August 28, 2004
~~~IN TODAY'S ADVISOR~~~
----> Upgrade in Progress
*Search Engine Marketing:
----> Keyword Phrases in URLs
----> Browser Keywords -- Again
----> Hits vs. Visitors
*This Week's Sponsors:
----> Search Marketing Resource Guide
----> HitsLink Private Label Partner Program
----> When To Optimize and When To Advertise
*Stuff You Might Like:
----> Guess Who's Coming to Dinner?
*High Rankings Forum Thread of the Week:
----> Utterly Disillusioned with SEO
*This Week's Sound Advice:
----> Site Maps for Search Engine Success
----> Mom and Dad Are Famous!
Hey everyone! Our new subscriber list upgrade is finally in progress
after a few technical difficulties. Many of you have already
confirmed your subscription, so thank you for that.
One of the good things to come out of all this is all the email I've
received from those of you who just felt the urge to write in and tell
me your success stories of how the High Rankings Advisor has helped
you. That's really been cool! I also received many SEO questions
yesterday and today due to the opt-in request which have kept me busy
as well. There's nothing like answering questions 2 minutes after
receiving them to really freak people out...hehehe! Since I received
so many, I decided to put a bunch of them in today's newsletter.
Regarding the new subscriber list, I'm a little concerned because so
far, I don't have nearly as many subscribers confirmed, as I should.
If you haven't received your request for confirmation, please sign up
for the new list here: </subscribe.htm>.
Again, you'll have to double-opt-in, but the process is simple. Just
be sure to look for the email and click the confirmation link that's
Okay, it's time for the good stuff! - Jill
~~~Search Engine Marketing Issues~~~
++Keyword Phrases in URLs++
Thanks for the newsletter. I loved the piece on Wordtracker vs.
Quick question: How do you rate keywords repeating in internal links?
www.keyword-phrase.co.uk index page links to:
Is this a no-no or is it good practice?
Thanks in anticipation.
Personally, I think having long, keyword-rich URLs look bad and are
hard for a real person to remember. Plus, they pretty much tell the
search engines, "Hey look, I've optimized this page!" As much as we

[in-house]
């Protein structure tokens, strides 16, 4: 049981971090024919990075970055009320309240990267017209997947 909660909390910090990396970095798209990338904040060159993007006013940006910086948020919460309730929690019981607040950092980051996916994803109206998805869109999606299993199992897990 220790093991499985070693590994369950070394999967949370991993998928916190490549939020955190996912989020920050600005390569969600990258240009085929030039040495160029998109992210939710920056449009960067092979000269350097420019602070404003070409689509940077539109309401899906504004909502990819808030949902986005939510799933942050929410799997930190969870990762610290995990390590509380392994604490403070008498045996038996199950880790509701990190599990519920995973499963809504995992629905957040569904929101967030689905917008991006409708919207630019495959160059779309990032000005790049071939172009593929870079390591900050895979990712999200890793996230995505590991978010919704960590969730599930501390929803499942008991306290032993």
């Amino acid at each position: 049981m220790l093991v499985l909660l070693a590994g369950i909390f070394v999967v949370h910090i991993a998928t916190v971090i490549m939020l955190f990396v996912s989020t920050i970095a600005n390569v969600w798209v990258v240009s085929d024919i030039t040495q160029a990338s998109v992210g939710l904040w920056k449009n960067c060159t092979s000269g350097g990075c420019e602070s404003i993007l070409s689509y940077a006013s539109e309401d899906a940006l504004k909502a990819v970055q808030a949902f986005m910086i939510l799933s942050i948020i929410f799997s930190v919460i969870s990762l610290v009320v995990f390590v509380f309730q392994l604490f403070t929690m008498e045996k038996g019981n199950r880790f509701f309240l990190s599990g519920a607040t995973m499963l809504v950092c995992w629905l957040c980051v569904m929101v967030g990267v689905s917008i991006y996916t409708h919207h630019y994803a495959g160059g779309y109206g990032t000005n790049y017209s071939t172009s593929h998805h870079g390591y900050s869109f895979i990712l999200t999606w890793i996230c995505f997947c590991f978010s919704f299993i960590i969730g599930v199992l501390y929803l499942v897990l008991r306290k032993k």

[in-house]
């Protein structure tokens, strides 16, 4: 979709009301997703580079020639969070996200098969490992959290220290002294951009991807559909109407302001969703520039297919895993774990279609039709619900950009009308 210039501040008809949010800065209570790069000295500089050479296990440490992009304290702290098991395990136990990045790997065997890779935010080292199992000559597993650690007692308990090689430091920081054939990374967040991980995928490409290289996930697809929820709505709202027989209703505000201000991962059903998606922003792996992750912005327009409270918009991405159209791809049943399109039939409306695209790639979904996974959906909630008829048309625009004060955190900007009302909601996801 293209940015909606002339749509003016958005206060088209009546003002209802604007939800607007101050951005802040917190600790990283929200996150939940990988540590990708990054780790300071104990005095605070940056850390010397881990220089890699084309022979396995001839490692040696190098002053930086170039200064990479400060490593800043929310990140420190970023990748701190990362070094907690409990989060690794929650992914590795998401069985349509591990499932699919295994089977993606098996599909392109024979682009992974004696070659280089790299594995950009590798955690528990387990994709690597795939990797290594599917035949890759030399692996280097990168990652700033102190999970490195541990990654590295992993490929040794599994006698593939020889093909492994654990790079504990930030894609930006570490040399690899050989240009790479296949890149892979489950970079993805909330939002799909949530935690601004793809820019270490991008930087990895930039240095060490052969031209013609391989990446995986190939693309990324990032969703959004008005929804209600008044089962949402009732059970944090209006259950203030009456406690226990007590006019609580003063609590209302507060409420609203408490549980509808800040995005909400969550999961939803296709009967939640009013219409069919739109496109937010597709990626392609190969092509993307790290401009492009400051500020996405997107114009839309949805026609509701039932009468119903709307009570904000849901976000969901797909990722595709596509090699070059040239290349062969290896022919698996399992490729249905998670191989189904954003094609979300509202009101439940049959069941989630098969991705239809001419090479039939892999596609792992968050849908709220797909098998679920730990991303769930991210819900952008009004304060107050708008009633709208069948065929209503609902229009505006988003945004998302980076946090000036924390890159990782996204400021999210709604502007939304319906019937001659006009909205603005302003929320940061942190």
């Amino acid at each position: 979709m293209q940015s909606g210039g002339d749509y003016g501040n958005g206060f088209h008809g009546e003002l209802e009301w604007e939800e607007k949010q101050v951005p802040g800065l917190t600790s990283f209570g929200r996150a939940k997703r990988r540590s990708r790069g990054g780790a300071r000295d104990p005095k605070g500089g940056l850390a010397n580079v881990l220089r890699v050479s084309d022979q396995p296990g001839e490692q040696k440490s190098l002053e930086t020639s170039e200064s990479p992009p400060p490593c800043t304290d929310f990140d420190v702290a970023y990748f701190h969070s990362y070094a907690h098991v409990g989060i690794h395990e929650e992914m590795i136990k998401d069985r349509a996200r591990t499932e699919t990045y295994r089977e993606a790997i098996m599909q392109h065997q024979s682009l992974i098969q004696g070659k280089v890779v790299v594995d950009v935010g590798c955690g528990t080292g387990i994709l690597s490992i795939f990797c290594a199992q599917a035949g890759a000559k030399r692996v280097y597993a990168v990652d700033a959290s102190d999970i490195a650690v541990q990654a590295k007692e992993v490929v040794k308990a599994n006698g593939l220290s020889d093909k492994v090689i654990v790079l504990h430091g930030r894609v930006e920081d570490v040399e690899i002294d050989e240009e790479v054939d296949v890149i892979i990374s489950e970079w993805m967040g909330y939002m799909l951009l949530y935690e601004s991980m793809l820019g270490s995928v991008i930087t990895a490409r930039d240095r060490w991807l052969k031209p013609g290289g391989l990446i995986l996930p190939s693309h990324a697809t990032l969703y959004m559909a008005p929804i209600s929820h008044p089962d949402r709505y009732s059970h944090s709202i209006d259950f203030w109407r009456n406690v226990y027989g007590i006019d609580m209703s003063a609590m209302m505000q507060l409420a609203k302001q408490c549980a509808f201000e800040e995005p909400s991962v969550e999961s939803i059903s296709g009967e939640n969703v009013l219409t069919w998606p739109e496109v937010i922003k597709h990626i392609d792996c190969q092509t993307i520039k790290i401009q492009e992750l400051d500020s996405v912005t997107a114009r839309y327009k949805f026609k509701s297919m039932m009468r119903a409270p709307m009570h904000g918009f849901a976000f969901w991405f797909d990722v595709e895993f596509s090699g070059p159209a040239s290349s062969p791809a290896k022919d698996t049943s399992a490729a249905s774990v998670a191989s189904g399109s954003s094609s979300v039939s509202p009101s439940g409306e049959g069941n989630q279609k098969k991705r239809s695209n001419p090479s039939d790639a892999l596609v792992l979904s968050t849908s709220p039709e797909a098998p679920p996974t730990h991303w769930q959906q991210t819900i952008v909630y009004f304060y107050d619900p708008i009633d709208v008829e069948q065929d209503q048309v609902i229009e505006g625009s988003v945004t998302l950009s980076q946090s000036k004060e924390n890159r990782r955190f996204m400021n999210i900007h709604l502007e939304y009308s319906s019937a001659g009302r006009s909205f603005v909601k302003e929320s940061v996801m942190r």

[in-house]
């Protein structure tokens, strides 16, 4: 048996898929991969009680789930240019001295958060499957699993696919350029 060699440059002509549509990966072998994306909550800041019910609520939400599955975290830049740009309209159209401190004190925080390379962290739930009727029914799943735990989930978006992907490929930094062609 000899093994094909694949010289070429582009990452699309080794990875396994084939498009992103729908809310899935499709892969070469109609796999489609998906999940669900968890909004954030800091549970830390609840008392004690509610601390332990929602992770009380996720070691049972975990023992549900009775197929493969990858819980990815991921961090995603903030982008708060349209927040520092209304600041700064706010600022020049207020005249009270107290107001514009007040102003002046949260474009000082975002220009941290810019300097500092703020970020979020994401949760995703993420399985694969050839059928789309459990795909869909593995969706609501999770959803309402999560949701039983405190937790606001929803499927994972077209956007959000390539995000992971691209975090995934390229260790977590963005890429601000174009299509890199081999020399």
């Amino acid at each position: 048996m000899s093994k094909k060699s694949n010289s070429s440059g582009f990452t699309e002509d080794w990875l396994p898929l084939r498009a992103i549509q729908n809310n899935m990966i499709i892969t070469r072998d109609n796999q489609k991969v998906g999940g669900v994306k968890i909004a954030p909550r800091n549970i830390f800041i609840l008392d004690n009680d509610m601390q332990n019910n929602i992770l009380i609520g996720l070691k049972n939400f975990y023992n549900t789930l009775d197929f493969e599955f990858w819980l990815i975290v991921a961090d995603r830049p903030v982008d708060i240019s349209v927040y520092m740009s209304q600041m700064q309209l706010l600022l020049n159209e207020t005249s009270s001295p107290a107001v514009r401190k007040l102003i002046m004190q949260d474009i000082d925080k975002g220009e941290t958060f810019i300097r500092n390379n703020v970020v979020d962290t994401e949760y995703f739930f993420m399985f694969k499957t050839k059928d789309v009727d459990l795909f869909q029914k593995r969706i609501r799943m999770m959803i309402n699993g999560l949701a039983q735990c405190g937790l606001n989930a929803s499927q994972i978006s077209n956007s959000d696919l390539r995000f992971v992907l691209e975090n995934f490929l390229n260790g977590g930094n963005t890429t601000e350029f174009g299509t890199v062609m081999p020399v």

hate to think it, the engines would most likely prefer *not* to have
our help. They feel that they don't need us to optimize pages for
high rankings. (See my recent article "The Art of SEO"
That said, if you find that you like those kinds of URLs, then I would
at least recommend using dashes (hyphens) instead of underscores, as
that's the character the engines treat like a space. Underscores are
not effective for this.
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70 essential resources you should know about!
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market information, tools, resources, how-to guides and more.
Free download: <http://smartsearchmarketing.com/guide.asp>
You'll wonder how you ever got along without it!
++Browser Keywords -- Again++
Texas greetings to you. I just got your email to re-confirm my
subscription to your newsletter....thanks...I truly enjoy getting it
each week. It has helped me graduate from Internet Search Dummy to
Internet Search Freshman. Unlike some of my classes back in my old
college days, I always look forward to your weekly SEO lessons.
As a student of your SEO lessons, I have become optimistically
skeptical about the various methods used to get noticed on the
Internet. Thus, my inquiry to you today regarding a keyword buying
process. Our company is considering using [a browser keyword company]
to steer some Web users to our products. In this pursuit, I have been
charged with the task of "looking into it." I reviewed their Website
and other materials regarding their service and I think I have a
reasonable grasp of what they do and how they may help us, but I
wanted to filter this concept through an experienced SEO Professor
like you. What are my key considerations in evaluating this service?
Thanks for the continuing education...
Glad to have been able to help in your SEO education, although I've
never been called a professor before!
Regarding the company in question, you need to run away as fast as you
can. It's one of those silly browser keyword scams that I wrote about
nearly 2 years ago. You can read my "Stuff You Might NOT Like"
article here: </issue026.htm#stuff>.
Please don't waste any money on this completely and utterly useless
++Hits vs. Visitors++
Good morning Jill,
I just wanted to pass along to you how much I enjoy reading your info
on SEO. I became familiar with you and your site via Site Pro News.
Thanks for sharing your knowledge.
Years ago, someone told me that .01% of all websites ever reach the
5,000 hits a day mark. I have had one other site do it, but it was a
one-week spike and never happened again. I have a site now that has a